Five weeks after Gov. Deval Patrick asked Commerce Secretary Gary Locke
for emergency increases in groundfish catch limits, the man who stands
between northeastern fishing families and economic survival remains
silent. Unless he acts without delay, more fishermen will lose their
livelihoods. Scientific data support a higher catch; it is possible and
necessary, without endangering fish stocks.
We call on Locke to respond to Patrick's plea, and the request of the congressional delegation, and issue emergency regulations immediately that will raise the limits on "choke" stocks, species whose ultra-low catch limits prevent fishermen from returning to sea.
Since the new catch-share system went into effect May 1, it has nearly bankrupted many fishermen, especially the small owner-operators. If they can't go fishing, they can't feed their families or bring fish to the retail market — all because of regulations setting the catch at the lowest end of a range of acceptable numbers supported by scientific research.
Two-thirds of New Bedford's fishing boats are tied up at the dock, according to data Mayor Scott W. Lang plans to release today. About 35 boats have caught and been allocated 80 percent of the catch, Lang said, while some 140 boats share the rest. That means they're fishing very little or staying home.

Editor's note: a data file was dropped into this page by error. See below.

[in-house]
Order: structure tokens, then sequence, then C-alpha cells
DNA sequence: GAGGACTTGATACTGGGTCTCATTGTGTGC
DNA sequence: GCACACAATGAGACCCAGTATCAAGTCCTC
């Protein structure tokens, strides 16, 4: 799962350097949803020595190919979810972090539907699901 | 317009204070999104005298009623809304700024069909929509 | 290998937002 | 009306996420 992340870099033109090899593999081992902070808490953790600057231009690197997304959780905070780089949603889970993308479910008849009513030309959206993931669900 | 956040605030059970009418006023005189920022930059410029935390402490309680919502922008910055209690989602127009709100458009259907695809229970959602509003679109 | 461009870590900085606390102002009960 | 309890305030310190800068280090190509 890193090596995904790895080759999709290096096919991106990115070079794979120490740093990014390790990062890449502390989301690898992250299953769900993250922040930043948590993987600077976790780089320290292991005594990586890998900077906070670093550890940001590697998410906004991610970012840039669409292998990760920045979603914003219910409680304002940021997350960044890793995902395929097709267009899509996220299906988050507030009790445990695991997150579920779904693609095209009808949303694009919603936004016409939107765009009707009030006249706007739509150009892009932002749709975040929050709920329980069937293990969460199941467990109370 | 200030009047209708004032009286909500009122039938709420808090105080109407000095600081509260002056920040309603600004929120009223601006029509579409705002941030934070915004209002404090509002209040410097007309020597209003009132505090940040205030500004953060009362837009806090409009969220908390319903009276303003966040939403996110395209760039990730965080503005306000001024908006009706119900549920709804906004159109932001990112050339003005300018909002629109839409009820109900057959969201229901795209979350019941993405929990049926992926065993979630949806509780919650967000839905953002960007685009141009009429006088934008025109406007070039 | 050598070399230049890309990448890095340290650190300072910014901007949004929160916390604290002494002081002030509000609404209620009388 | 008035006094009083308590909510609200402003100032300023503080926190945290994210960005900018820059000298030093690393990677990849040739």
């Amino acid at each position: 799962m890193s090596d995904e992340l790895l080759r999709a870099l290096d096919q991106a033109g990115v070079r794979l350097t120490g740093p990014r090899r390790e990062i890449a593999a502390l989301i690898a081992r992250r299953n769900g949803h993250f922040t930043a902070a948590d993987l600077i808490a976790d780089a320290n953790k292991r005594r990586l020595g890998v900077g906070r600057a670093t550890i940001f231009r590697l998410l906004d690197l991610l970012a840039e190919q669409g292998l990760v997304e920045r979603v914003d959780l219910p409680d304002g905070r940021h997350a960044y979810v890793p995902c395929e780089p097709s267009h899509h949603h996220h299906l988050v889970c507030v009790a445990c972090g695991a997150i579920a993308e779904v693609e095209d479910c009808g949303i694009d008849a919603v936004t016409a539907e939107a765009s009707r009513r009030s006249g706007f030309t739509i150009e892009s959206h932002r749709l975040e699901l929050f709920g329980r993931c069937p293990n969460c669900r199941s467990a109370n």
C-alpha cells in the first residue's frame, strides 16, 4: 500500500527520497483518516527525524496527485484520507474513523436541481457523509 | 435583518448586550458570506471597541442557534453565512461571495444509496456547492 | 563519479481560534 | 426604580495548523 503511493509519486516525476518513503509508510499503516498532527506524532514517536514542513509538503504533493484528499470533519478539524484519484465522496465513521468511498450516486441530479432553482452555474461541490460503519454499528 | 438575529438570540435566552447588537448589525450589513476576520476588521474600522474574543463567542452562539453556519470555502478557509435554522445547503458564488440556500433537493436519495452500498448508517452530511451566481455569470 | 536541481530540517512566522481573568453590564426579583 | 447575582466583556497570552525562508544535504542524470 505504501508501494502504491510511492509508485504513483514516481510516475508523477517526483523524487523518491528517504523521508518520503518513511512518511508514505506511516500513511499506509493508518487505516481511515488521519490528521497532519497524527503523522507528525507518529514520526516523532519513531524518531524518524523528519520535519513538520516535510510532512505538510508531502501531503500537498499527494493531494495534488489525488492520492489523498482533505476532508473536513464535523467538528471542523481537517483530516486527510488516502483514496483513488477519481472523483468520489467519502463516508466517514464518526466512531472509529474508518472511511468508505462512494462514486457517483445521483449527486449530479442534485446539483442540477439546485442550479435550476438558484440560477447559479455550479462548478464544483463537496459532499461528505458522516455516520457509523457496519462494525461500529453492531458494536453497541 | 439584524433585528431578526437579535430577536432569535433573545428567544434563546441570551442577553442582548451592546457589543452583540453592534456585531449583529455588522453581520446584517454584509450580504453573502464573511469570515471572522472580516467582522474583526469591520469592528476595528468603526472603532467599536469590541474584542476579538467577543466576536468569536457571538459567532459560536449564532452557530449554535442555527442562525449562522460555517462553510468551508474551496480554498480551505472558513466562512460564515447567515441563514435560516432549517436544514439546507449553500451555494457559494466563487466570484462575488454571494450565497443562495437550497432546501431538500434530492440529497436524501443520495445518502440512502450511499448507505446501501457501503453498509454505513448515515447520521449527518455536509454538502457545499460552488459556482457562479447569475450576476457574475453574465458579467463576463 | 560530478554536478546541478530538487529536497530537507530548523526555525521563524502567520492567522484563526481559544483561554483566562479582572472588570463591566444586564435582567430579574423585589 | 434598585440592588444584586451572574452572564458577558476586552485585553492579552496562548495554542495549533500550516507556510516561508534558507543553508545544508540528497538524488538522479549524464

Moreover, with so many vessels staying in port, shore-side businesses that offer fuel, equipment, repairs and other services are hurting. If they close their doors, the infrastructure a commercial fishing fleet needs will be gone. The industry will be at even greater risk of collapse.
Back in October, Locke acknowledged that the Magnuson-Stevens Act gives him the authority to issue emergency regulations to raise catch limits, but so far, he has not chosen to use that authority.
When Patrick made his case to Locke last month, he included a report, "Economic and Scientific Conditions in the Massachusetts Multispecies Groundfishery," overseen by scientists at the Massachusetts Department of Marine Fisheries and the School for Marine Science and Technology at UMass Dartmouth. The report argues for raising catch limits by 30 percent for most groundfish species, more for others.
Then, Senators John Kerry and Scott Brown, along with Congressmen Barney Frank, Bill Delahunt and John Tierney, wrote to Locke, calling the situation an "economic emergency" and endorsing Patrick's argument that regulators could raise catch limits "to higher levels that remains consistent with conservation requirements."
The science supports it.
Fishermen and their communities need it.
We urge Locke to raise catch limits on choke species immediately.
Read the editorial in the Standard-Times